Tuesday, 18 August 2015

Summer holidays - the hamster wheel

The hamster on the wheel - Summer holidays always have that effect– great fun, but absolutely knackering.  And when you get through them you don’t know which direction to walk (in the case of Mums with school age kids, it is generally en masse, in the direction of Costa).  And everyone says abstractedly as they clutch on to real life once more ‘Did you have a good Summer?’ and you reply, equally distracted as you watch the rearguard disappearing in a rapidly forming cloud of dust over to the coffee shop ‘It was brilliant thanks, yours?’ hoping that they don’t regale you with stories of how C  accomplished his gold badge at waterskiing and E ate a whole lobster and the most excitement you had was that the fish shop forgot to charge you for a large chips…

Before we started school in the UK - life was one long summer

It’s a bit weird, the whole idea of a Summer holiday.  As a child I loved it, but I am sure that my mother dreaded it.   My sister and I went to boarding school as my parents were based in Kenya, and so it was a double whammy.  My parents both worked, and my mother was a teacher.  From living a life as a working couple during term time, once her holidays hit, we descended, and it was a shock to the system for all of us.  Not only were we continually reacquainting ourselves with one another -often my parents didn’t recognize me because I had changed my hair colour, or grown, or was wearing the latest UK fashions never to be seen in Kenya (or probably in reality, the UK, I did tend to mess around with outfits a bit) – but there was an intensity in being thrown together for that 8 weeks that meant that tempers frayed, doors slammed and voices raised.  And that wasn’t Mum, that was us.   She on the other hand attempted to start where we had left off the last time, and that too didn’t work.  Every three months away we had grown a little, understood more of a world which was frankly becoming a little alien to her, and already we had tendrils, if not roots, in another place.  She met my friends sporadically, even though they were fixtures in my life since I was 11. We had a home world and a school world.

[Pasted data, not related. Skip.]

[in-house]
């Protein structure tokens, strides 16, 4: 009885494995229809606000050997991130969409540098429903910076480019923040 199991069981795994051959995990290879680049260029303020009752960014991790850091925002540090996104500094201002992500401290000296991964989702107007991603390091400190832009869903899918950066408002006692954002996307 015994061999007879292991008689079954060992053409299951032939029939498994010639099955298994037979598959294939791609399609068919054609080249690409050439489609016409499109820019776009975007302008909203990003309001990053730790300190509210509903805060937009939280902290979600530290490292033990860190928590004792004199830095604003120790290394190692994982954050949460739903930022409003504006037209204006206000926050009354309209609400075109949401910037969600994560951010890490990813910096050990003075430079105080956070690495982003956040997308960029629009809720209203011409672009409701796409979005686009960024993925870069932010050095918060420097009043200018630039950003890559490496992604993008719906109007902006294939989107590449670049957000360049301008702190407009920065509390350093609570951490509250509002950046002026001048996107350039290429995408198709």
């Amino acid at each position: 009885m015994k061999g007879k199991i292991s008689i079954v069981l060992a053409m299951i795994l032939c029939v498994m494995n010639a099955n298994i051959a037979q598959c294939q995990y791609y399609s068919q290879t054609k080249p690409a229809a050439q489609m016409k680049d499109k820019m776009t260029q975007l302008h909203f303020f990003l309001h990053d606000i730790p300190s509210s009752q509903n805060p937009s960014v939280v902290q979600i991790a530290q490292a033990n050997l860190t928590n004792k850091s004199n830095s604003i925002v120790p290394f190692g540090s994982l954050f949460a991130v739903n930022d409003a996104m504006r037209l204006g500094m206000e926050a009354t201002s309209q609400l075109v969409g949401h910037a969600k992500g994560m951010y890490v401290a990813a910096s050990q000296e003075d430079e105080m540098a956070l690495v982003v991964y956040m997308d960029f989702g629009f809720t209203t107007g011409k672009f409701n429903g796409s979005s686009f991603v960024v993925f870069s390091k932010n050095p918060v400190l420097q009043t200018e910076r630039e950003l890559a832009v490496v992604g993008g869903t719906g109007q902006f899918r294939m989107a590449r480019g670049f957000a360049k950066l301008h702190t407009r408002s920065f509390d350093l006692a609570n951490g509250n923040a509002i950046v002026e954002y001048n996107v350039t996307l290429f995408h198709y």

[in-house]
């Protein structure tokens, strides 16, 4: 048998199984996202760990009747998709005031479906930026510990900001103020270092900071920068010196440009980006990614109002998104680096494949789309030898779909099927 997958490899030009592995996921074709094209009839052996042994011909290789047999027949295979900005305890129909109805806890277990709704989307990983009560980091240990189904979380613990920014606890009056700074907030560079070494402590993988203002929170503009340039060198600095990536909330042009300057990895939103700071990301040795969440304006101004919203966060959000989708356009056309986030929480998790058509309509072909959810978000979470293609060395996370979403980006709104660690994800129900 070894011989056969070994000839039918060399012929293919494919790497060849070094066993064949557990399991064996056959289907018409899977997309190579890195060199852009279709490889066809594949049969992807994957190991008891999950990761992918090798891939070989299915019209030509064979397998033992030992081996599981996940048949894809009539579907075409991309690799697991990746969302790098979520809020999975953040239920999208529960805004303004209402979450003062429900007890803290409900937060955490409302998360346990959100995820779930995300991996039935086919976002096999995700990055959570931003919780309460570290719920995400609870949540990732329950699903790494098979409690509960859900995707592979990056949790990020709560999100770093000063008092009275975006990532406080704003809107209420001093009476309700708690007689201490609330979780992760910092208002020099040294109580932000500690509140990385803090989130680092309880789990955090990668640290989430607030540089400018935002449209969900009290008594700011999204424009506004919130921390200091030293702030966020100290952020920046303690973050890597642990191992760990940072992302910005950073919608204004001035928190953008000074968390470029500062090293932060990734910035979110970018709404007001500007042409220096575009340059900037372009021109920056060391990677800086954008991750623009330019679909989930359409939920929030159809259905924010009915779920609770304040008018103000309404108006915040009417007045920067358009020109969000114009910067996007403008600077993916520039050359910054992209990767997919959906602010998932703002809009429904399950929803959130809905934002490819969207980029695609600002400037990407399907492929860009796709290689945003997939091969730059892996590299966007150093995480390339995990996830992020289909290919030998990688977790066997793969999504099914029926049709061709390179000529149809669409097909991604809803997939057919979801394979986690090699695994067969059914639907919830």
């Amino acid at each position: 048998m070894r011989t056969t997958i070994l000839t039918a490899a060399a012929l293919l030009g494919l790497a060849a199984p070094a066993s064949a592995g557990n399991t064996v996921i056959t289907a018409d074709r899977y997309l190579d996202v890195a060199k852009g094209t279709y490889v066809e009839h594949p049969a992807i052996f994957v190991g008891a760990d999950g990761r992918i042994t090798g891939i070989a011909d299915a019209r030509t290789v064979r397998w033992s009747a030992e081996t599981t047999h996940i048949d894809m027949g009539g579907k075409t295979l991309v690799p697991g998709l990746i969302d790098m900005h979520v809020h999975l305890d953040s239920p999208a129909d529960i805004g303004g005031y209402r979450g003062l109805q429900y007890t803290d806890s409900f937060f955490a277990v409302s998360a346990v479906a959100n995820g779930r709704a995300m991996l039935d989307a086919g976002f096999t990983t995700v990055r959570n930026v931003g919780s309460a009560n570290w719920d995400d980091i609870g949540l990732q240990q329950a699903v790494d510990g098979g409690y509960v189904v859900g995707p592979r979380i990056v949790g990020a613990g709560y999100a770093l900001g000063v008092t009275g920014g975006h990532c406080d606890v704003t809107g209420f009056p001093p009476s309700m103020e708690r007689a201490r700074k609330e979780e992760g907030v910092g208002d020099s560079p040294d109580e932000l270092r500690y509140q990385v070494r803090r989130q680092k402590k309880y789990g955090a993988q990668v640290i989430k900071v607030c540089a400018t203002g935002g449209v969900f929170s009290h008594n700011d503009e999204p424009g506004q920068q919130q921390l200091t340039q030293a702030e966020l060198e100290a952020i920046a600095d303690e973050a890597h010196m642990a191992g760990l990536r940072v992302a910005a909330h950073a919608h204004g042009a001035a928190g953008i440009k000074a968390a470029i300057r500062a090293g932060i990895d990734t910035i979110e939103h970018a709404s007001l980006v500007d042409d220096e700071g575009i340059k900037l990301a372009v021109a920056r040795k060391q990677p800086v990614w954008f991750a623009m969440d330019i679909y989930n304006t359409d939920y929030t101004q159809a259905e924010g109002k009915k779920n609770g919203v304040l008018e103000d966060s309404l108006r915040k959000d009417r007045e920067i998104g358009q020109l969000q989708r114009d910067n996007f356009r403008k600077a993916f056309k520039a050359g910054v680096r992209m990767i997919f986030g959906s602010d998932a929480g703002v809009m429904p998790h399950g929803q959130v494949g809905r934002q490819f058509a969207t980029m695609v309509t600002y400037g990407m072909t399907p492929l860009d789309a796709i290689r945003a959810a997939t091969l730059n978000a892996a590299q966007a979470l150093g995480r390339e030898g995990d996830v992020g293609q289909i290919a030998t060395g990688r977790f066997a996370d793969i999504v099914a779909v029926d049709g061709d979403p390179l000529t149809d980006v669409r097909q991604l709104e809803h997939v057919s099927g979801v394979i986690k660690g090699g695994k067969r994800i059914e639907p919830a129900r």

Me as a teenager at home in Kenya

This is not so unusual – even as adults most of us have a work world and a home world.  We have different personas for each.  G comes home from overseeing his little empire and immediately gets jumped on by the dog, who waits Cato style, just out of sight and ready to tackle.  This captain of industry is then tasked by his harassed wife (who is stirring some odd smelling stuff cooking in a pot whilst dictating into her phone a piece due in in the morning) to take the washing out of the machine and stick it in the drier.  No one who saw him in the management meeting in the morning would recognize this creature, bedecked in laundry and dog hair.

But I digress… back to Summer holidays.  Yes we all love them.  Yes it gives us all the chance to get off the carousel that is the school runs, school clubs, work and life.  But we then jump on to the hamster wheel and career off in another direction, fitting in fun, fun, fun with maniacal smiles as we race our kids from one activity to the other, lest when they get back to school and are asked that fated question ‘How was your Summer?’ they answer with the dreaded ‘Boring’.

And so we throw in a few downtime days, in which as a mother of teenagers you work from home and watch them watching others play games on electronic screens. Or you may inherit a few other kids on downtime and you can watch them watching others play games on electronic screens.  So then you get up, and take them out, or make them go out, and it all starts again, and the downtime day becomes costly, time consuming , constant food providing and a little fractious for all concerned.

I am of course exaggerating with the will of a mum who has a couple of weeks to go before life’s carousel starts again. I’ve run out of ideas and things to cook. This holiday courtesy of my kids I have cleaned up sick and shit and visited three hospitals.  And I haven’t escaped - at the moment I am sporting a rather attractive itchy viral rash that not only makes me look, but feel grumpy.

But despite all this we have had a great summer holiday!  We’ve consolidated old friendships and made new ones. We’ve had experiences of a lifetime waterskiing  in Majorca(no gold medals, just getting up was an achievement), canyoning in Wales, climbing in Reading, and adventures on a boat.  We’ve seen opportunities and grabbed them, and we’ve allowed ourselves to grow as a family with shared laughs and memories.  And I have no doubt that none of these will feature when my kids are asked ‘How was your Summer?’  And I don’t care.  Because the most important thing is that we were together, and they saw dad covered in laundry and dog hair, and mummy making a chocolate cake without chocolate because Eldest Son had eaten it, and they will remember it.

And to illuminate this point I asked Little Man what his favourite bit about the summer had been – was it Majorca, Wales, the day out at HMS Victory? He thought.  

‘I liked going shopping with my friend Erin’ he said finally.

Right… where’s Costa?!